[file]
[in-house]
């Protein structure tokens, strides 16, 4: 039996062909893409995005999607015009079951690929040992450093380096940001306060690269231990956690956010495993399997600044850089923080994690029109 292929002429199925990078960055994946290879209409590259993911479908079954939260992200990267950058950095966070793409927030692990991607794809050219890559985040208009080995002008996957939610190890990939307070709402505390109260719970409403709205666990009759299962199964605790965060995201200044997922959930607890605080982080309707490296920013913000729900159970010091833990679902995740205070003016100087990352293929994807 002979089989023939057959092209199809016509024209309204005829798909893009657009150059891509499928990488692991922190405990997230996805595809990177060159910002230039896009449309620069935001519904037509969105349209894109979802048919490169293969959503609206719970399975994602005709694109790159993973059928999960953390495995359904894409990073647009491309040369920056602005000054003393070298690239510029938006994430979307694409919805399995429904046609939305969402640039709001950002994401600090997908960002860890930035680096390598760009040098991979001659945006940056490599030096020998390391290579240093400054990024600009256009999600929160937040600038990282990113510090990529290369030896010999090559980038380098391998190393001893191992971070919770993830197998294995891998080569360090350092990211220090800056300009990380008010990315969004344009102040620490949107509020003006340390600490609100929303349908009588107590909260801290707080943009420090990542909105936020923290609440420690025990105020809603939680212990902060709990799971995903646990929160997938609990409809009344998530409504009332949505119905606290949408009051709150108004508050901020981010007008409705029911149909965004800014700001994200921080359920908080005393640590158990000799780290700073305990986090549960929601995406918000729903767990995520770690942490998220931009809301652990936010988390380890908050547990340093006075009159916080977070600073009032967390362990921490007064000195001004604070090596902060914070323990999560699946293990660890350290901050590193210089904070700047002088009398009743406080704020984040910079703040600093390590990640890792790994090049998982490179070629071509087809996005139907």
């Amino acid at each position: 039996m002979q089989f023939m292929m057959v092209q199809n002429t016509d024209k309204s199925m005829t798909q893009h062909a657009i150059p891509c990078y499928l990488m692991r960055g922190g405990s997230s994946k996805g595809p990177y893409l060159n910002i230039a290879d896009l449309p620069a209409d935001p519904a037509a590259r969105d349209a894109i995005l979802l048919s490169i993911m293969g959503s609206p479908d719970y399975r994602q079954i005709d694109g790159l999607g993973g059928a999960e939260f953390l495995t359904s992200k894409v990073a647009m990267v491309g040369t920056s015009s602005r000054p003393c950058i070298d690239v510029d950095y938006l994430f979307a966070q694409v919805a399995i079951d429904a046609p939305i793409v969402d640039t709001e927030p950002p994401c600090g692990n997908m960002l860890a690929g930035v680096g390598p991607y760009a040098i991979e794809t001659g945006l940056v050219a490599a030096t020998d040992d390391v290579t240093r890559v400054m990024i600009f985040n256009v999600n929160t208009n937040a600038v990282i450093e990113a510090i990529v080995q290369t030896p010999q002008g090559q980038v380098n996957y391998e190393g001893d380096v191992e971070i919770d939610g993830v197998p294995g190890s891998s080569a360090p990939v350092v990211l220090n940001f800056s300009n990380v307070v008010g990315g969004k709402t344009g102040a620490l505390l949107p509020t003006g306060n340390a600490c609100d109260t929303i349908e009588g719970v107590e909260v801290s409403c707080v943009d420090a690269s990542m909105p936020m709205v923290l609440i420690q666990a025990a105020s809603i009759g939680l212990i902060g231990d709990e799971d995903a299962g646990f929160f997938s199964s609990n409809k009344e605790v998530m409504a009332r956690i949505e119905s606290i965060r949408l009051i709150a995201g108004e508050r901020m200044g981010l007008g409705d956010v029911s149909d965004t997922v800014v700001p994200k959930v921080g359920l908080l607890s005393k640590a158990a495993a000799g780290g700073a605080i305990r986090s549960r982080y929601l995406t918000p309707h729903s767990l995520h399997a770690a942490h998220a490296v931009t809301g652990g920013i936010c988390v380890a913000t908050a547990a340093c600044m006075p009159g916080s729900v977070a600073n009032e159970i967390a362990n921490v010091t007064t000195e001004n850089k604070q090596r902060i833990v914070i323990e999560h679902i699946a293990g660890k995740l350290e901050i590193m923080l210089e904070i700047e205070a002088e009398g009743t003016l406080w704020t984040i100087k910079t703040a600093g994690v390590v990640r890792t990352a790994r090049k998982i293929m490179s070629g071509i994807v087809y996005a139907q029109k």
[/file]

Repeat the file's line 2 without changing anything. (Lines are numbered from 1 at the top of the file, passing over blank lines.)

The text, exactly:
């Protein structure tokens, strides 16, 4: 039996062909893409995005999607015009079951690929040992450093380096940001306060690269231990956690956010495993399997600044850089923080994690029109 292929002429199925990078960055994946290879209409590259993911479908079954939260992200990267950058950095966070793409927030692990991607794809050219890559985040208009080995002008996957939610190890990939307070709402505390109260719970409403709205666990009759299962199964605790965060995201200044997922959930607890605080982080309707490296920013913000729900159970010091833990679902995740205070003016100087990352293929994807 002979089989023939057959092209199809016509024209309204005829798909893009657009150059891509499928990488692991922190405990997230996805595809990177060159910002230039896009449309620069935001519904037509969105349209894109979802048919490169293969959503609206719970399975994602005709694109790159993973059928999960953390495995359904894409990073647009491309040369920056602005000054003393070298690239510029938006994430979307694409919805399995429904046609939305969402640039709001950002994401600090997908960002860890930035680096390598760009040098991979001659945006940056490599030096020998390391290579240093400054990024600009256009999600929160937040600038990282990113510090990529290369030896010999090559980038380098391998190393001893191992971070919770993830197998294995891998080569360090350092990211220090800056300009990380008010990315969004344009102040620490949107509020003006340390600490609100929303349908009588107590909260801290707080943009420090990542909105936020923290609440420690025990105020809603939680212990902060709990799971995903646990929160997938609990409809009344998530409504009332949505119905606290949408009051709150108004508050901020981010007008409705029911149909965004800014700001994200921080359920908080005393640590158990000799780290700073305990986090549960929601995406918000729903767990995520770690942490998220931009809301652990936010988390380890908050547990340093006075009159916080977070600073009032967390362990921490007064000195001004604070090596902060914070323990999560699946293990660890350290901050590193210089904070700047002088009398009743406080704020984040910079703040600093390590990640890792790994090049998982490179070629071509087809996005139907």